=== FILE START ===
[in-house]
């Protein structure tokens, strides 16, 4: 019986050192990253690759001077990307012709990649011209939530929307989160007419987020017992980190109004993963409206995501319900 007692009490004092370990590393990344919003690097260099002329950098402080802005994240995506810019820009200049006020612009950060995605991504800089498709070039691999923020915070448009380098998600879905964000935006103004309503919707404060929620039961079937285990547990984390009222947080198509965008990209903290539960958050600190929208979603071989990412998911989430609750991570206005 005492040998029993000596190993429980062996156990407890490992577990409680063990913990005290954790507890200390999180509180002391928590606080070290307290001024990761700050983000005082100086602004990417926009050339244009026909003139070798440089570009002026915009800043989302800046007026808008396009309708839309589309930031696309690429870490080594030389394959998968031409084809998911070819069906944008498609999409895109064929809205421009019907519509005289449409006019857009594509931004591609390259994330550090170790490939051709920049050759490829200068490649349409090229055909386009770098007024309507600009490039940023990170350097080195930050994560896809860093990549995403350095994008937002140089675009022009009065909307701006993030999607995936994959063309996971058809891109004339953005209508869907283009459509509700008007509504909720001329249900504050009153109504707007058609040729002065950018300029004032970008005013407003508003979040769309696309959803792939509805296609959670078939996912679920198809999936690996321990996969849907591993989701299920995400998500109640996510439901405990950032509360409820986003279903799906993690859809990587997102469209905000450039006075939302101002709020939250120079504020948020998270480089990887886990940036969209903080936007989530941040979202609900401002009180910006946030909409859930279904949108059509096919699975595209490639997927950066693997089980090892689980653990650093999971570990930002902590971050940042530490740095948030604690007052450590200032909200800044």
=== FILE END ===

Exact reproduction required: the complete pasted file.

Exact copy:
[in-house]
């Protein structure tokens, strides 16, 4: 019986050192990253690759001077990307012709990649011209939530929307989160007419987020017992980190109004993963409206995501319900 007692009490004092370990590393990344919003690097260099002329950098402080802005994240995506810019820009200049006020612009950060995605991504800089498709070039691999923020915070448009380098998600879905964000935006103004309503919707404060929620039961079937285990547990984390009222947080198509965008990209903290539960958050600190929208979603071989990412998911989430609750991570206005 005492040998029993000596190993429980062996156990407890490992577990409680063990913990005290954790507890200390999180509180002391928590606080070290307290001024990761700050983000005082100086602004990417926009050339244009026909003139070798440089570009002026915009800043989302800046007026808008396009309708839309589309930031696309690429870490080594030389394959998968031409084809998911070819069906944008498609999409895109064929809205421009019907519509005289449409006019857009594509931004591609390259994330550090170790490939051709920049050759490829200068490649349409090229055909386009770098007024309507600009490039940023990170350097080195930050994560896809860093990549995403350095994008937002140089675009022009009065909307701006993030999607995936994959063309996971058809891109004339953005209508869907283009459509509700008007509504909720001329249900504050009153109504707007058609040729002065950018300029004032970008005013407003508003979040769309696309959803792939509805296609959670078939996912679920198809999936690996321990996969849907591993989701299920995400998500109640996510439901405990950032509360409820986003279903799906993690859809990587997102469209905000450039006075939302101002709020939250120079504020948020998270480089990887886990940036969209903080936007989530941040979202609900401002009180910006946030909409859930279904949108059509096919699975595209490639997927950066693997089980090892689980653990650093999971570990930002902590971050940042530490740095948030604690007052450590200032909200800044």